Human-in-the-loop control systems
Vehicle dynamics and control
I study how humans and automated systems can work together to complete physical tasks. Often these tasks are expressed as optimization problems. The humans interact with the automated system by defining the objective function to be optimized, by providing information about the structure of the problem, and sometimes by approving and implementing the actions recommended by the automated system. By combining the ability of humans to learn structure from experience and the ability of automated algorithms to carry out computation and process data, I develop systems that achieve higher performance than either humans or automation could achieve on their own.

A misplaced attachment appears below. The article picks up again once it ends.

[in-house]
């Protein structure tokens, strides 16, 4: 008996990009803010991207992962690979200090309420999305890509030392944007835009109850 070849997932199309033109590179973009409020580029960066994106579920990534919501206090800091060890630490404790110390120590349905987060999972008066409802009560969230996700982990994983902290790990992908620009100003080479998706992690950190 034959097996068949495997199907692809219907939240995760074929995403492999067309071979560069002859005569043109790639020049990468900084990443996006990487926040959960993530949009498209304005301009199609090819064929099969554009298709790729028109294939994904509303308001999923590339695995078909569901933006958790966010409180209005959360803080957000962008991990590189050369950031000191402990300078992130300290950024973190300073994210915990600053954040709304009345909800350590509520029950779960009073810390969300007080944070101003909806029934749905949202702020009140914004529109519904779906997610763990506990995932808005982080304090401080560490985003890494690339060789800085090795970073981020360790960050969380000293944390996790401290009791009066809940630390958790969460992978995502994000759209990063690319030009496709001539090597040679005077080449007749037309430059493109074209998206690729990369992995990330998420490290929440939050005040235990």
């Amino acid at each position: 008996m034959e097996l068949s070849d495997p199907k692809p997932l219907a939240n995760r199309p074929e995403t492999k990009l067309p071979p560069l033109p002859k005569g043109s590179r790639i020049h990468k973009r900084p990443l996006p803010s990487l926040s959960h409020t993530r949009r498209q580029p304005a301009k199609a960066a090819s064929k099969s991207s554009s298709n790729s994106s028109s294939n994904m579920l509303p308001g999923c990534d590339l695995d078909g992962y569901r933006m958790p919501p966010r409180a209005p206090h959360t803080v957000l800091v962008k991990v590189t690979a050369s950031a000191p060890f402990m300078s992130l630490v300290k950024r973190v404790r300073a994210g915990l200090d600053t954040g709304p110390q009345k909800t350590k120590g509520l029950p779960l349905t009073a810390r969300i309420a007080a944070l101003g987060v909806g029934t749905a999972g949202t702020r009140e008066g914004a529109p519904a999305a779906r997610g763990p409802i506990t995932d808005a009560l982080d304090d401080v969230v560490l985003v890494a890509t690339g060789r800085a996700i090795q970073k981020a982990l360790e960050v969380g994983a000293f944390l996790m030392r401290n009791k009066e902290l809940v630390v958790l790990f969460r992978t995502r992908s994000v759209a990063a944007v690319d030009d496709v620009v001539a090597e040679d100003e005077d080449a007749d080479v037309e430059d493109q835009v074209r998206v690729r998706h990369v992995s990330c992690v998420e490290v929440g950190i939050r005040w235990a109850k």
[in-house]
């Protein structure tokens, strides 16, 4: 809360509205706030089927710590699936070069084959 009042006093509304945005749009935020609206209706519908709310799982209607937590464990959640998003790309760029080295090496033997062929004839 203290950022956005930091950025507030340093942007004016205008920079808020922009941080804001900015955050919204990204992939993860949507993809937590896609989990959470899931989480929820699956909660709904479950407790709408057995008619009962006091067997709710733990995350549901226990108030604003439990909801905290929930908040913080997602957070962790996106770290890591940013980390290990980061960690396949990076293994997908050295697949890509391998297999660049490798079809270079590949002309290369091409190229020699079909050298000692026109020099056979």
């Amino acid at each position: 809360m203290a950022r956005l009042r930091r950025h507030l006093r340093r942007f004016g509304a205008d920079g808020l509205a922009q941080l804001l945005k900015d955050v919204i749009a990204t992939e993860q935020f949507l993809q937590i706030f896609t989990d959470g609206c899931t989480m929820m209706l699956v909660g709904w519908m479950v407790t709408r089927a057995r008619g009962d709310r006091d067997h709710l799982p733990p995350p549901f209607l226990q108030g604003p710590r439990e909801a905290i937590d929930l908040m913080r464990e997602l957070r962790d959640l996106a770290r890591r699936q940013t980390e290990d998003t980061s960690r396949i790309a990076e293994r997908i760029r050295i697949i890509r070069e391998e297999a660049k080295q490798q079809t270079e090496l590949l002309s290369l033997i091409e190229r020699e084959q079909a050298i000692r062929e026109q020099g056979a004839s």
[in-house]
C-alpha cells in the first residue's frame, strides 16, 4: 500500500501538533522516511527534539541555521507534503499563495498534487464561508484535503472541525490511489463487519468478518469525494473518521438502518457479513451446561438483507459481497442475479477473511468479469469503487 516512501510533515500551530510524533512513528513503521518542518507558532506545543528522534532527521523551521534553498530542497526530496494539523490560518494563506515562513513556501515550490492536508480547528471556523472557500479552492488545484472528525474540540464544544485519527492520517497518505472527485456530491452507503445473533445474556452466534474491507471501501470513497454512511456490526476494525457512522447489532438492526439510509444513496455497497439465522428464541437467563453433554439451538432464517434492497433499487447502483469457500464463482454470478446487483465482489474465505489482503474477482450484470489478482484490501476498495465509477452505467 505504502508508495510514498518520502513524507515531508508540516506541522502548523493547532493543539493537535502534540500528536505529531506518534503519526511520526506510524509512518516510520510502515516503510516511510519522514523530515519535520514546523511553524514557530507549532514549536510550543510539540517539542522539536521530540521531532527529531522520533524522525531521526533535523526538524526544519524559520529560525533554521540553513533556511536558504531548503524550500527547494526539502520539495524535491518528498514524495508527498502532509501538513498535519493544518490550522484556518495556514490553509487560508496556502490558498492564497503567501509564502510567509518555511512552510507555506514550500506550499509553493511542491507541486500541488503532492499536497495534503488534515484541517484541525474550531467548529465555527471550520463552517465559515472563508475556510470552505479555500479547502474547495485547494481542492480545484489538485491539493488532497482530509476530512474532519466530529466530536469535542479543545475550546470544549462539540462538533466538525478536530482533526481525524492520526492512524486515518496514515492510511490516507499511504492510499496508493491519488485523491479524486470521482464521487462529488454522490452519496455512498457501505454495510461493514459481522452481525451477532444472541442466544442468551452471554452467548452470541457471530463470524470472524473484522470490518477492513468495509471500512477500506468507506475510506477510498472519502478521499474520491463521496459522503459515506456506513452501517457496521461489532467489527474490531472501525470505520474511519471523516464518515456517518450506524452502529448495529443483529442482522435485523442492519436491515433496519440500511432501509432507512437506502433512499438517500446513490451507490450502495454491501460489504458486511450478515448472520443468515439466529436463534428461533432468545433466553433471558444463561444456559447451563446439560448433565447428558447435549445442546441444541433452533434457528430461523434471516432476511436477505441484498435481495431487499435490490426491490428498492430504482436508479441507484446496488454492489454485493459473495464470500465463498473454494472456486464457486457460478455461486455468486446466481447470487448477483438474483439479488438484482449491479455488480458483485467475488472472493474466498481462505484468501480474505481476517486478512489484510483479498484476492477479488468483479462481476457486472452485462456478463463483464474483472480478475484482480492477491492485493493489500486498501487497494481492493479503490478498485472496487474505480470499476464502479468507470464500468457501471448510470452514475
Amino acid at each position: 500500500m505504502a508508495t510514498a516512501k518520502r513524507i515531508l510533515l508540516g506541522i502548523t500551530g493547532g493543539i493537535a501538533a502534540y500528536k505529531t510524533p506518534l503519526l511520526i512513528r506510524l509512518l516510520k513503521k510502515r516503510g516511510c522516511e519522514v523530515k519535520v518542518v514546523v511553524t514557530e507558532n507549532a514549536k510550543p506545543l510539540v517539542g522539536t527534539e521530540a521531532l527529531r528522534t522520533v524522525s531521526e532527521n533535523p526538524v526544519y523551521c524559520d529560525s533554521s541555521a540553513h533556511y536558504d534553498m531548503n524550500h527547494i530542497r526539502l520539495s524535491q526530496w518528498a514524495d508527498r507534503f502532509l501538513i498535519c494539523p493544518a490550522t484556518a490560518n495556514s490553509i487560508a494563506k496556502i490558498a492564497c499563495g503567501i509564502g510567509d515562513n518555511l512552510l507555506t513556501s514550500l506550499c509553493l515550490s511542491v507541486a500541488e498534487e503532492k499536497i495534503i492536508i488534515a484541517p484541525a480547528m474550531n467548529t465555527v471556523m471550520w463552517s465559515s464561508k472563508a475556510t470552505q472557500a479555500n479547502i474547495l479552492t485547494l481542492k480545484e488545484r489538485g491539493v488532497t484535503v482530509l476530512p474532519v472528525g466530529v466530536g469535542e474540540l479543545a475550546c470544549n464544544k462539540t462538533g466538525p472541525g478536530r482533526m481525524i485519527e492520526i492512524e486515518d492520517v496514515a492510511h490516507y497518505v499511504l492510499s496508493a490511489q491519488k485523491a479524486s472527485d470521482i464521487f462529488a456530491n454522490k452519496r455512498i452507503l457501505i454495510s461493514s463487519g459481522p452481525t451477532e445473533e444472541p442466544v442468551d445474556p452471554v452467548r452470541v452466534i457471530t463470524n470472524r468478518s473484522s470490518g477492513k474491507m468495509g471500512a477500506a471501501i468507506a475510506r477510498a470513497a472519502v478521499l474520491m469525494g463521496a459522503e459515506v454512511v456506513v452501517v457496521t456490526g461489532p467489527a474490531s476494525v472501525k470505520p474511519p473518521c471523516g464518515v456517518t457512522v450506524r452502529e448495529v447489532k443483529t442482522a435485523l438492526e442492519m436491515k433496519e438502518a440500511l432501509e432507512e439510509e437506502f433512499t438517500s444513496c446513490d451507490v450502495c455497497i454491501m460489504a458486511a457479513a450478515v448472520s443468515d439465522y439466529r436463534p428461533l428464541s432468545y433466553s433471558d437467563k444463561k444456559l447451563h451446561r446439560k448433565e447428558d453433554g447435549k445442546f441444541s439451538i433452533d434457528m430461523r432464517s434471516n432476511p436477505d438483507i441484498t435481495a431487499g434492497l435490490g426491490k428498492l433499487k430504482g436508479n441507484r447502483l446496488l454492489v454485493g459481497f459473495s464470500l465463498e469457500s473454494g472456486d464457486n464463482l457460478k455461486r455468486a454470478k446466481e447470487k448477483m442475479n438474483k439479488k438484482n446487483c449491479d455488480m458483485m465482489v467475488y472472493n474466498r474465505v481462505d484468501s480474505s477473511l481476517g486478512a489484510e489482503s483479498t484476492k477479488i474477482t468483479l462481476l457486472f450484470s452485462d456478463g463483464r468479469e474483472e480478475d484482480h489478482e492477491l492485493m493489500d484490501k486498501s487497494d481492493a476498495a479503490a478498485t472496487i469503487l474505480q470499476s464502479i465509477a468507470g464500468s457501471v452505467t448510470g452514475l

Models of human search behavior
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Search is the process of making rational decisions under uncertainty. In [?] we developed a model of human behavior in a spatial search task. Notably, we found that some people achieved very high performance on such tasks, including significant numbers of people who achieved performance better than an otherwise “optimal” algorithm. Our model allowed us to show that this high performance is consistent with the humans having good priors, i.e., the high-performing people have good intuitions about the task. In [?], we considered the problem of learning these intuitions from data and showed that this could be achieved using our model. In [?], we have considered other, more sophisticated models of human choice behavior based on the concept of satisficing, where the decision maker cares only about achieving performance above a given threshold, rather than achieving maximum possible performance.
Reactive decision making